We are so used to the idea of the Kindertransporte today that it may be easy to gloss over both what it achieved and what it must have cost those involved at every level – but foremost among these costs were the emotional bonds torn apart among families, which must never be overlooked. Jewish parents must have been deeply traumatised and terrorised to conclude that the only hope for their children was with strangers in another country.
Those of us who are parents cannot begin to imagine the years-long terror that must have driven such an act made for their children’s survival: driven not by choice, or by a decision taken carefully, but by levels of urgent necessity and sheer desperation.
And while all three of these schemes – Kitchener, the Kindertransporte, and the Domestic Visa – are remarkable stories of rescue, and the Kindertransporte in particular is often portrayed as a symbol of hope, this was surely – and foremost – an act borne out of horror. And perhaps culturally the risk is that we all-too glibly commemorate the fact of the rescue in order not to have to look too closely at what drove it.
In broader European terms, following the events of November 1938 until summer 1939, France, Switzerland, Belgium, and Denmark permitted entry to a few thousand more Jewish children among them, and the Netherlands took in an extra two thousand.
Although the gates opened, then, they did so only slightly, and for a very short period of time.
Having said this, the French authorities, for example, instigated heavier border controls even before November 1938 was buried in the deeper months of winter – in other words, not even that horrific month passed before the gates began to close once more in Europe.
By April 1939 controls were being strengthened at the Italian-French border, and mobile units were deployed to stop people gaining access to European countries by sea.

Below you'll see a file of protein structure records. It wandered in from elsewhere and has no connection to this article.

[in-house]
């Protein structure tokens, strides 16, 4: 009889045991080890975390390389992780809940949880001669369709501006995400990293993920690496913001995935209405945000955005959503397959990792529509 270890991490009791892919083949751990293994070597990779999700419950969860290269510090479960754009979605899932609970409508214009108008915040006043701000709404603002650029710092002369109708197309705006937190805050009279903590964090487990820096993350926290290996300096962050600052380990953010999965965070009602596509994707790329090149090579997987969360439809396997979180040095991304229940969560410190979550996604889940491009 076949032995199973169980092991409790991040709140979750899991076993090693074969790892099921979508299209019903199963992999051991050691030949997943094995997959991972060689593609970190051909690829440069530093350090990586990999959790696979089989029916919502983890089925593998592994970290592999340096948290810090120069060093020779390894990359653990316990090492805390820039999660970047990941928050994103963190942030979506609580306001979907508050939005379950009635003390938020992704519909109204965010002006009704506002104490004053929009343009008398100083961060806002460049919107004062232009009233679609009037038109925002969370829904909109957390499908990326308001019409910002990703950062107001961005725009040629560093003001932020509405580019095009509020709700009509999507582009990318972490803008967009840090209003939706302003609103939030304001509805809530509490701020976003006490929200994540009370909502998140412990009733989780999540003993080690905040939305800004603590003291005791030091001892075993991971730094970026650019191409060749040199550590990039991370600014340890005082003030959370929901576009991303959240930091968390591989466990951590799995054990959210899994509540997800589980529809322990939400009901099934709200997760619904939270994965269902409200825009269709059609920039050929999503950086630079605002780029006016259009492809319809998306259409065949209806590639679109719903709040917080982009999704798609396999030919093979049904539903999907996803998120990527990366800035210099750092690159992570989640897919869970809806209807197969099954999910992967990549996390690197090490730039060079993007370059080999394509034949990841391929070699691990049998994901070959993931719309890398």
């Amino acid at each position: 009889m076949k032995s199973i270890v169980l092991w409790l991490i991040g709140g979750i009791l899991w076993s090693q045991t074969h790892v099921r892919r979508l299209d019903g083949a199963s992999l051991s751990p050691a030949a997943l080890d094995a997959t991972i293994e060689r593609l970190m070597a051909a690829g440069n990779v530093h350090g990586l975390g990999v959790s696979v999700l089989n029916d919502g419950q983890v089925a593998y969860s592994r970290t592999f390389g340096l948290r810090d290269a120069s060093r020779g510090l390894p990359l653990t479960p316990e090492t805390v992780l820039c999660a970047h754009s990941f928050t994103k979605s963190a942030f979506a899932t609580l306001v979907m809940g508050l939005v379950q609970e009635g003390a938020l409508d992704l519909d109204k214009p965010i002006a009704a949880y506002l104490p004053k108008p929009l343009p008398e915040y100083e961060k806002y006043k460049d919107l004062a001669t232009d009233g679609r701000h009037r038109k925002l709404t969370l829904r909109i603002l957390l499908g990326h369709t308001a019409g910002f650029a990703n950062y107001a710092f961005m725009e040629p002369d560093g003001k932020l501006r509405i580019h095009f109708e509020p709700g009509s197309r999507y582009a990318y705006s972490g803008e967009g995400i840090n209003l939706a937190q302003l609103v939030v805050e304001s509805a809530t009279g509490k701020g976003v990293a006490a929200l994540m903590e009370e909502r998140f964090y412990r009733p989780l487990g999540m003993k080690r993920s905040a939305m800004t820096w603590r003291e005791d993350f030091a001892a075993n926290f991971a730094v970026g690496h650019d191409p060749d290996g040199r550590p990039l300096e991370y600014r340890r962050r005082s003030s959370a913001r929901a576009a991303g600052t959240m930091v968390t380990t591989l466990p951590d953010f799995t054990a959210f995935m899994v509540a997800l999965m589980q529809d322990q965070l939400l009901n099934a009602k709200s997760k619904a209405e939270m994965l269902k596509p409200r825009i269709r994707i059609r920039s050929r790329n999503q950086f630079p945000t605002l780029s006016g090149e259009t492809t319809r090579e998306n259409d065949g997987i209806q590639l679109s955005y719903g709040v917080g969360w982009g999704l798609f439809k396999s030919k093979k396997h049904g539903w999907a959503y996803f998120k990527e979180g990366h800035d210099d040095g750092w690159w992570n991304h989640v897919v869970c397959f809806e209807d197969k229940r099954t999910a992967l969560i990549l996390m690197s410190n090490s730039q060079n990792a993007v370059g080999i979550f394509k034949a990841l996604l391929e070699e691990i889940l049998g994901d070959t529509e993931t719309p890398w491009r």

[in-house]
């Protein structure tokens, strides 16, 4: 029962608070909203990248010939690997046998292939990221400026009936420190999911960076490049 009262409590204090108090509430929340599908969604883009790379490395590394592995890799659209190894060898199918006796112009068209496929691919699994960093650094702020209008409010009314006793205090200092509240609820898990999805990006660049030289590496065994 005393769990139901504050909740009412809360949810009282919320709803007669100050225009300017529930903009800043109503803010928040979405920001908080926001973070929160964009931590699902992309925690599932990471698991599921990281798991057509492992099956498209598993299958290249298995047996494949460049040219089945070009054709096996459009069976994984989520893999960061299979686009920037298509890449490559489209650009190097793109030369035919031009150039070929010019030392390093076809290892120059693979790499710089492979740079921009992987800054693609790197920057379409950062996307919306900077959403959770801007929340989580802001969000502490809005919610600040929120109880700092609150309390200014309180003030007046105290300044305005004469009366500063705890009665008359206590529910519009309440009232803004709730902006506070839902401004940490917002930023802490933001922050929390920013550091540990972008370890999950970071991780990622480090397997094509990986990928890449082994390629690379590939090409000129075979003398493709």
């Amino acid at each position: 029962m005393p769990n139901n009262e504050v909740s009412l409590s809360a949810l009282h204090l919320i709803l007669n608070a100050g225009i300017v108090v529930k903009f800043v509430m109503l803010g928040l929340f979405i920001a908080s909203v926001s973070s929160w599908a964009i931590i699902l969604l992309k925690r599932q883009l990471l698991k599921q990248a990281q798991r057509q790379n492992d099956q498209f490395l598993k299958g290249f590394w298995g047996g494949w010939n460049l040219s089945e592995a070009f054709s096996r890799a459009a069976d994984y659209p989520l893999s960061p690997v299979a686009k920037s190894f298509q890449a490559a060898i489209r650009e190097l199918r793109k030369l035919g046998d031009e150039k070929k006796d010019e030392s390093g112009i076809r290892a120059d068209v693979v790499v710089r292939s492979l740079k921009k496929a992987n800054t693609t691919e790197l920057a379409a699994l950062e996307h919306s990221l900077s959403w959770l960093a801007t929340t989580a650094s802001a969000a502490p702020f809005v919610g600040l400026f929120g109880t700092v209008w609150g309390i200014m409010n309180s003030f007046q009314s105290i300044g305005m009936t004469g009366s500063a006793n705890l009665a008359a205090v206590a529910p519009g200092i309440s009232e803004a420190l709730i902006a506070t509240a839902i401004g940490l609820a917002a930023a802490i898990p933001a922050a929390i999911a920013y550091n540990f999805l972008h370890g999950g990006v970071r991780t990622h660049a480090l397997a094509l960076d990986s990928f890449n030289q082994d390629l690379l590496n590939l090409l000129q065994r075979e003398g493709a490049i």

In Luxembourg, Denmark, and the Netherlands, ‘proper’ documentation for entry specifically excluded passports stamped with the German ‘J’ for ‘Juden‘, which were deemed invalid.
And so it went on.
Border after border, and country after country closed down to Jews needing a way out so desperately.
Whatever the shortfalls, then, and whatever the limitations – the vast majority of us involved in this project today – in other words, probably a majority of those reading these words now – are alive today because of these eleventh-hour rescues to Britain.
And therein lies both gratitude – and yet, for many, an accompanying life-long sense of guilt in the knowledge that so very many women, men, and children were never given the opportunity we have had to simply live out our natural lives.
The Association of Jewish Refugees supported the financing of this memorial to the Kindertransporte, and contributed to the commemoration ceremony. The project was initially planned by World Jewish Relief, whose predecessor, the Central British Fund, funded the scheme and found sponsors and homes for the many children saved in this rescue.
CBF Minutes, 1938-1939, London Metropolitan Archives, ACC/2793.
AJR Journal, November 2003 (http://www.ajr.org.uk/index.cfm/section.journal/issue.Nov03/article=344).
Brinson and Kaczynski, 2011, Fleeing from the Führer: A postal history of refugees from the Nazis.
Caestecker and Moore, 2010, Refugees from Nazi Germany and the liberal European states.
Frank Meisler website (http://frank-meisler.com/kindertransport/).